Sunday, July 10, 2005

Governor Bush gives up pursuit of Schiavo case


Governor Bush gives up pursuit of Schiavo case

By Michael Peltier

TALLAHASSEE, Fla. (Reuters) - Florida Gov. Jeb Bush has dropped his pursuit of an investigation into the 1990 collapse of Terri Schiavo after a prosecutor said there was no indication of foul play that led to her irrevocable brain damage.

Bush, who worked hard to keep Schiavo on a feeding tube before her March 31 death, had ordered the probe after an autopsy confirmed she had been in the persistent vegetative state.

Gov. Bush, brother of President Bush and a devout Catholic convert, said there were indications of a 40- to 70-minute gap between the time Michael Schiavo discovered his wife after she collapsed 15 years ago and the time he called for medical assistance.

But Pinellas County State Attorney Bernie McCabe, who conducted the probe, wrote Bush on June 30 that there were explanations "far more likely and logical than any involving criminal wrongdoing" surrounding Schiavo's collapse.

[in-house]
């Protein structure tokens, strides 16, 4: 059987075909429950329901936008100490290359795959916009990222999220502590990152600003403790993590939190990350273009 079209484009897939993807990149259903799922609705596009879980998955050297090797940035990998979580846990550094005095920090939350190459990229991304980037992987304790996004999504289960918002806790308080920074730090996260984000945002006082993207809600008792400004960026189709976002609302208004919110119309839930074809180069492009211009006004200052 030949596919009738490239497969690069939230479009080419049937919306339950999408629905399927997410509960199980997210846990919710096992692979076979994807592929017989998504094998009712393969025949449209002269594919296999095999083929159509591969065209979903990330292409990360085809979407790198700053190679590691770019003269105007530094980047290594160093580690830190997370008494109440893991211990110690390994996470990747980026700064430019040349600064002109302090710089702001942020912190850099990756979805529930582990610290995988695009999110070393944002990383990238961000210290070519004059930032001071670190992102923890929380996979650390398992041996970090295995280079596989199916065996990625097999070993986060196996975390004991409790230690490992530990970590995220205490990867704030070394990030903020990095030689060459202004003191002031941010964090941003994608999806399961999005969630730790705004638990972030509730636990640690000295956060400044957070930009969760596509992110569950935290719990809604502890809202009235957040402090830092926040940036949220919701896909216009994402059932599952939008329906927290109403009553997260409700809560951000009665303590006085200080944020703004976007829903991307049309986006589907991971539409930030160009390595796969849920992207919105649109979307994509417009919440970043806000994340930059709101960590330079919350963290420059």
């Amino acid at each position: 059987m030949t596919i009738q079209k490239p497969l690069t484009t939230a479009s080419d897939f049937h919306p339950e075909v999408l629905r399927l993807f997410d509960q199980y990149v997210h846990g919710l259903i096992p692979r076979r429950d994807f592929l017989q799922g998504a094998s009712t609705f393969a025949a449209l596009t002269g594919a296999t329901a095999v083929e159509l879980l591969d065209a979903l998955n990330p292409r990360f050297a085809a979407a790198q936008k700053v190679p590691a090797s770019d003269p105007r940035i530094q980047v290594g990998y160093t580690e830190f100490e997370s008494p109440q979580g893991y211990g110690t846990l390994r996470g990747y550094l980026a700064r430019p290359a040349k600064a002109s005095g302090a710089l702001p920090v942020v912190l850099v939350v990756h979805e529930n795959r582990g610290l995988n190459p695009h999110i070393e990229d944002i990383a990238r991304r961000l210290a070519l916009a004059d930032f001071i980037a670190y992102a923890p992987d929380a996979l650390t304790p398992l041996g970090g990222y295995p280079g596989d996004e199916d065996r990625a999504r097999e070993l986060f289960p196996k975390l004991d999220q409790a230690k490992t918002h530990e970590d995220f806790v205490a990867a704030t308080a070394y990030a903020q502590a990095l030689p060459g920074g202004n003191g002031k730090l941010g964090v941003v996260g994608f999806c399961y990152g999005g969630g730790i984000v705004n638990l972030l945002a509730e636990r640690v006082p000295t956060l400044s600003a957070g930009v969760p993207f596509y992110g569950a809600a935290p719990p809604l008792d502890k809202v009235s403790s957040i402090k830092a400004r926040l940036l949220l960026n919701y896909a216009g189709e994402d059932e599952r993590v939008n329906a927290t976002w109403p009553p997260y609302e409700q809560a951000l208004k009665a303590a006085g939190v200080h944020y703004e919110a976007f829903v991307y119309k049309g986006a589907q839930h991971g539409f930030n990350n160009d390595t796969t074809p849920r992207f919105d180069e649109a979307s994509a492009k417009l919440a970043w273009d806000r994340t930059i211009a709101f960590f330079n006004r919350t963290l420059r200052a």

In a reply to McCabe dated July 7, Bush said he would stop the investigation. "Based on your conclusions, I will follow your recommendation that the inquiry by the state be closed," Bush wrote. The letter was distributed on Friday.

Schiavo died of dehydration 13 days after her feeding tube was removed. She was 41.

Her death came after years of legal battles between Michael Schiavo and her parents, Bob and Mary Schindler, over whether to remove the sustenance that was keeping her alive.

The Schindlers' cause was joined by the Vatican and by conservative U.S. politicians, anti-abortion campaigners and pro-life groups.

The autopsy conducted after Schiavo's death did not find what caused her heart to stop and starve her brain of oxygen. At the time of her death, her brain was half the size of a normal brain.

McCabe based his recommendations to Gov. Bush on a report by investigators that found that there was no indication of culpability and that Michael Schiavo's actions following her collapse appeared consistent with a distraught spouse trying to save his wife's life.

"Without proof of criminal agency, there can be no hope of prosecution," the investigators concluded.